NHS leaders have called for a "revolution" in the treatment of chronic and long-term conditions (LTCs) similar to that which transformed mental health care in the 1960s and 1970s.
There are 15 million patients with LTCs in England alone, representing 30% of the population, and they account for 60% of GP consultations, 30% of hospital beds and 70% of total healthcare spending, speakers told the Link Gov third annual national QIPP (Quality, Innovation, Productivity and Prevention) symposium in Liverpool last week.
Moreover, most people with LTCs have more than one such condition. For example, only 19% of people with chronic obstructive pulmonary disease (COPD) have COPD alone, and just 14% of diabetes patients are suffering from only that disease, said Sir John Oldham, National Clinical Lead for Quality and Productivity and National Workstream Lead, LTCs, at the Department of Health (DH).
Faced with this "tsunami of need," the NHS will become unsustainable if it continues treating these conditions in the same way as it does now, he warned.
Disease-specific pathways are redundant, he said. Instead, the way forward is, first, to implement a risk stratification of the population, which will reveal who are the top 5% of people most at risk, and move to personalised care plans with integrated care teams. "You can't think about disease-specificity - the data doesn't stack up," he urged delegates, and added: "Patients tell us: 'I want you to work on the whole of me, and I want you to act as one team'."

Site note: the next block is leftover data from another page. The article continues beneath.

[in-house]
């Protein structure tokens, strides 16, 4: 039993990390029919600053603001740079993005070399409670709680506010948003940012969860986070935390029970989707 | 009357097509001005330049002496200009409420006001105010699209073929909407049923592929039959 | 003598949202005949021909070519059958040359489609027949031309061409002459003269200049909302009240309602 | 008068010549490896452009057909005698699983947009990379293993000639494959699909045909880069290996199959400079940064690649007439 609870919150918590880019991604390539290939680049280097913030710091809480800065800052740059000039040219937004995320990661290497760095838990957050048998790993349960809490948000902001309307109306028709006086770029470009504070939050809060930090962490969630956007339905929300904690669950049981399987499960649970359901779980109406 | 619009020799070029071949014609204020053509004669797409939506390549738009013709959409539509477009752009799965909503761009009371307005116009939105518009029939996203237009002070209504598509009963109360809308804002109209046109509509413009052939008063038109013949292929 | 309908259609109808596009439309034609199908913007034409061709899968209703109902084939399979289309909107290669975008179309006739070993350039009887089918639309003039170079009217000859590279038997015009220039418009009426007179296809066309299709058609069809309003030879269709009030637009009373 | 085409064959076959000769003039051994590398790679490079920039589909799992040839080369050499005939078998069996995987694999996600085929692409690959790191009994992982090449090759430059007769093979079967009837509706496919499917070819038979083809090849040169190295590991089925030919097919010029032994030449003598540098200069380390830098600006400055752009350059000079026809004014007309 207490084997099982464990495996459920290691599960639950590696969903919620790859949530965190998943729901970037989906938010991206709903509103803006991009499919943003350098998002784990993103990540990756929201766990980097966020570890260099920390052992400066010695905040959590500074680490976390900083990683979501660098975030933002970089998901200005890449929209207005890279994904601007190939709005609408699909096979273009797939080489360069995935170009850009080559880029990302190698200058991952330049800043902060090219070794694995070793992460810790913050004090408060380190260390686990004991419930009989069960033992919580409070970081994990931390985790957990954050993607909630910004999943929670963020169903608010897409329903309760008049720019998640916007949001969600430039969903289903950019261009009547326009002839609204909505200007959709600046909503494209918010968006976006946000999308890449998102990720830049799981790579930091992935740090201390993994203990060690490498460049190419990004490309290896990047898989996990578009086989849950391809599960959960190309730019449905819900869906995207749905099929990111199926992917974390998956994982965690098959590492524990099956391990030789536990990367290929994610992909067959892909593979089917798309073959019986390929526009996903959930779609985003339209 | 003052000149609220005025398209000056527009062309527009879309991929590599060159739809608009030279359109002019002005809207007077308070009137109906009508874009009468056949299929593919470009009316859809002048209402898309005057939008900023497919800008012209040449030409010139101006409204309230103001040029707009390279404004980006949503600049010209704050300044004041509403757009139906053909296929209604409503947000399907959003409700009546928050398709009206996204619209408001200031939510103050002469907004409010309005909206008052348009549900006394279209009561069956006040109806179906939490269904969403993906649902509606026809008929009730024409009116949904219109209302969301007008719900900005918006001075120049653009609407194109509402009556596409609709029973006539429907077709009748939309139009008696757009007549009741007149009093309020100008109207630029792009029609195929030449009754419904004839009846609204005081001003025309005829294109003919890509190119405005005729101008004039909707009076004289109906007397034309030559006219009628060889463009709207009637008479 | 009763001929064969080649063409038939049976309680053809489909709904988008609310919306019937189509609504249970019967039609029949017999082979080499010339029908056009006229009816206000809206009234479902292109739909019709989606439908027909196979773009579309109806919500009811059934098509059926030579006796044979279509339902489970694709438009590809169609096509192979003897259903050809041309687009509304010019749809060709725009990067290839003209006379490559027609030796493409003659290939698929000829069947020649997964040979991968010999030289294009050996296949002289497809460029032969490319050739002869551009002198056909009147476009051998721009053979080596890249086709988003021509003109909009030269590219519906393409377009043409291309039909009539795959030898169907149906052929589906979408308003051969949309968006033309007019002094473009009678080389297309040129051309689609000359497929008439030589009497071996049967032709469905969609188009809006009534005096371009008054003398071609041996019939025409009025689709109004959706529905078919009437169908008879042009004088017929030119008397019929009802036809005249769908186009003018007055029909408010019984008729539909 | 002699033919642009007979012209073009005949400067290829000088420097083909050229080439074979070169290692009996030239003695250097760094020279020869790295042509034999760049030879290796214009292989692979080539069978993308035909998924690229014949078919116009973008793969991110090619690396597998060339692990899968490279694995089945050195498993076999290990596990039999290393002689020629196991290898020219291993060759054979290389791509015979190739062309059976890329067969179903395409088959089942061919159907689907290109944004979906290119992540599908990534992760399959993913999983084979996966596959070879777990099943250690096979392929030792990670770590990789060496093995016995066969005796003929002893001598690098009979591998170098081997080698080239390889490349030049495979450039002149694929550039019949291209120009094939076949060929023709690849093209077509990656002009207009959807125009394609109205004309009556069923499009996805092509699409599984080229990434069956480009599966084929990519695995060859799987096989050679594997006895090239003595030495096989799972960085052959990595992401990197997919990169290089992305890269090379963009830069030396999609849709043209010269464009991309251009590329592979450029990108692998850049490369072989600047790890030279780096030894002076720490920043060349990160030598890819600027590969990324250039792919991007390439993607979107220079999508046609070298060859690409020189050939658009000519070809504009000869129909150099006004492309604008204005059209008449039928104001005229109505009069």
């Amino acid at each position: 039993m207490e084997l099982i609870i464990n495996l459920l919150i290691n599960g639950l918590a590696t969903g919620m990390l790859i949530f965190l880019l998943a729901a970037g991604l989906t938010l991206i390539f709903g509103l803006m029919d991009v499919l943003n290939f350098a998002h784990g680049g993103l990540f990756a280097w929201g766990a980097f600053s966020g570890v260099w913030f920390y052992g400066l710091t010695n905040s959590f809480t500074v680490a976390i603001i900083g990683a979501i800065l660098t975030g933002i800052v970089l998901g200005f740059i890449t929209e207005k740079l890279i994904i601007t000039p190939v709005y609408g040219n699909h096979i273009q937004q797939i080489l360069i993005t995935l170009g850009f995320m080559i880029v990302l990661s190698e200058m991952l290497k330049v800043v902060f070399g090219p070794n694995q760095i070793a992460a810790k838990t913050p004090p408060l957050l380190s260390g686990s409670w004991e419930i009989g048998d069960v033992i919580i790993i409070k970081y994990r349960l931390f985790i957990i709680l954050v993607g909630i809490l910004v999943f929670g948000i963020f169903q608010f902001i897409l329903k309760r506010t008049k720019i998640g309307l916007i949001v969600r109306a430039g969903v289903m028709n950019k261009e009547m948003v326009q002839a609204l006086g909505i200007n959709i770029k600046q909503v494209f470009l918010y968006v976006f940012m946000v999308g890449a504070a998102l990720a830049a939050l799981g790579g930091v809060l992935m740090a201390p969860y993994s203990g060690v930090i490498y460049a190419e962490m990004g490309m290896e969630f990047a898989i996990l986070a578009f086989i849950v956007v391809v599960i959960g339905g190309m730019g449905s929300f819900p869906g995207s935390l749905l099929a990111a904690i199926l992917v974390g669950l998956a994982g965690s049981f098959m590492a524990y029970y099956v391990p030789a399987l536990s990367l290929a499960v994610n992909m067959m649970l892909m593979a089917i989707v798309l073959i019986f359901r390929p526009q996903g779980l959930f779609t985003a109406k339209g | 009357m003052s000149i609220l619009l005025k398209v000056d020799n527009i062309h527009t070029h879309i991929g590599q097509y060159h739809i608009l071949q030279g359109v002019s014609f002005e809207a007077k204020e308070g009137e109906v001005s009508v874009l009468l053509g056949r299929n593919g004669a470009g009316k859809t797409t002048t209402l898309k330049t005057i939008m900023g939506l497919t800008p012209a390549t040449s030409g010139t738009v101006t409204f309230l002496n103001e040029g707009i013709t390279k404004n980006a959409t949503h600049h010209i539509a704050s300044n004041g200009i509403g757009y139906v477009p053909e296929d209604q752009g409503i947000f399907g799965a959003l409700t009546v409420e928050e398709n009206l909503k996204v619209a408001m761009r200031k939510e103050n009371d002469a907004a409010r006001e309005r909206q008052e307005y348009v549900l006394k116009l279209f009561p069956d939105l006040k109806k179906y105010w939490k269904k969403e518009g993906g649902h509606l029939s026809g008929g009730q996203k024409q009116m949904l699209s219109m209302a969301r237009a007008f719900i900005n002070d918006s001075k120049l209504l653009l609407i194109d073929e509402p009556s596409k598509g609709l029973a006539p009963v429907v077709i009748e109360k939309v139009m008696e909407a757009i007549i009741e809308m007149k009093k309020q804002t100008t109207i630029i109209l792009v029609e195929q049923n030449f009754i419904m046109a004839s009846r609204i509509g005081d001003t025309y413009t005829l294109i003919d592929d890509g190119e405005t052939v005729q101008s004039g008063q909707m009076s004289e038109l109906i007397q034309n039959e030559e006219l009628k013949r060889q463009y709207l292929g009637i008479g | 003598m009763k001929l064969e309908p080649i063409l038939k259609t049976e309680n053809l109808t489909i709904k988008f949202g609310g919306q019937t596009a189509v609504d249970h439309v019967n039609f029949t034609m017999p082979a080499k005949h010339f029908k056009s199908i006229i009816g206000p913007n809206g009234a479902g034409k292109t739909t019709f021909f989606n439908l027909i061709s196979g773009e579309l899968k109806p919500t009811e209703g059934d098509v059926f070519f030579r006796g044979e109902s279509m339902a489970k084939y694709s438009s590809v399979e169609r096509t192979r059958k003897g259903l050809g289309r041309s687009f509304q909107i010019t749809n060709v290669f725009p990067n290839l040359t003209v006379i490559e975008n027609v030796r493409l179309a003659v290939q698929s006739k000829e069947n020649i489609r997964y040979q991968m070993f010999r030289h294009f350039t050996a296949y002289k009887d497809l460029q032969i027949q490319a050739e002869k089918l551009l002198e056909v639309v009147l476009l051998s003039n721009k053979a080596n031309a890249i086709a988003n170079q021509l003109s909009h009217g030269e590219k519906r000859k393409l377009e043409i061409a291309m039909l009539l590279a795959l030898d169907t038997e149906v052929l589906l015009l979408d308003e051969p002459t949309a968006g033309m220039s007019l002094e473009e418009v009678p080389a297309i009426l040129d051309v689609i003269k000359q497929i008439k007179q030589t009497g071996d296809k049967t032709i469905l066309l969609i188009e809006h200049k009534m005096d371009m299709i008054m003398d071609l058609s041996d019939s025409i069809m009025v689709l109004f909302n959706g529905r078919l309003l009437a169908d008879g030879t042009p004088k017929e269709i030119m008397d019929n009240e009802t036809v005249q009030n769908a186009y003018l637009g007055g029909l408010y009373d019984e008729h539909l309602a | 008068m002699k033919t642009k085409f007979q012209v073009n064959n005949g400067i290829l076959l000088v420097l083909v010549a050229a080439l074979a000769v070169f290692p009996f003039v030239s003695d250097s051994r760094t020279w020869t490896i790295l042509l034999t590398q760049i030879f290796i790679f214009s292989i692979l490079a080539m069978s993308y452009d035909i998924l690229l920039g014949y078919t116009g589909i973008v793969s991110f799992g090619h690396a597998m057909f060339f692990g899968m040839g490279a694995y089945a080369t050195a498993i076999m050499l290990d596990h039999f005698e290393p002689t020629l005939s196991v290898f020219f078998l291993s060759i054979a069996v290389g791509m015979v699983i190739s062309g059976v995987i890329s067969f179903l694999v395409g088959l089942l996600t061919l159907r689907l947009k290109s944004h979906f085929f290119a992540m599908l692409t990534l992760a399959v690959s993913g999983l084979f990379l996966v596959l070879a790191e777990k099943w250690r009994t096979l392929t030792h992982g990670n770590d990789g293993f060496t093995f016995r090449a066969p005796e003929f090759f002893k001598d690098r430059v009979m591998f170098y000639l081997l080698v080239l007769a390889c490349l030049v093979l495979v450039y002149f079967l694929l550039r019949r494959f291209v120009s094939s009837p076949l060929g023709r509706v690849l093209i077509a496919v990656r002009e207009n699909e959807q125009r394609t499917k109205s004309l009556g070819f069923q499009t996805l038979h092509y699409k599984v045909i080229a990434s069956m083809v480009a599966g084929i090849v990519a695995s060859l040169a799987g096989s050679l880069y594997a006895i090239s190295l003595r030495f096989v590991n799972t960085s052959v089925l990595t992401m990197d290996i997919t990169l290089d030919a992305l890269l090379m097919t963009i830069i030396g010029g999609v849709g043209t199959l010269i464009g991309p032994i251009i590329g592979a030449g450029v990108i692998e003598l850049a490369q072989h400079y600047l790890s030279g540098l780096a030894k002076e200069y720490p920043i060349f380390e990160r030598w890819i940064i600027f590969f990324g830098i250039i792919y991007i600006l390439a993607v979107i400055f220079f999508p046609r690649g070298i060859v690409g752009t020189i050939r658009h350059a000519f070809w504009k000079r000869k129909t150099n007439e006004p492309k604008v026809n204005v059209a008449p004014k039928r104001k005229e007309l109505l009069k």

Also, the number of people who are able to self-care has to be maximised, and as the “Facebook generation” become chronic disease and LTC patients, engaging these users of the system will produce better outcomes, he added.
Work is currently underway to change the financial flows to match the change in care pathways, he said, but emphasised that the biggest issue for health care professionals will be how to transfer knowledge to patients. Currently, they are not taught how to do this and their training needs to be changed, with a greater emphasis on integrated care and self care.
Jim Easton, NHS National Director for Improvement and Efficiency at the DH, used the symposium to address senior leaders by pointing to the “extraordinary opportunities" that are available to the NHS to help tackle the challenges of chronic diseases, particularly through the use of new technologies which can unlock quality and value. However, he told the meeting: "we are undertrained to achieve this."
Within the NHS, “we have a very poor attitude to learning - we feel we have to invent everything ourselves," he said, and urged delegates: "we need to liberate ourselves as leaders and develop an awareness of knowledge - particularly technology."
And greater use of technology will not lead to mechanised care, he emphasised - rather, it will free up time for human contact and enable care to be given back to patients. "We need to re-educate ourselves and become merchants of hope," said Mr Easton.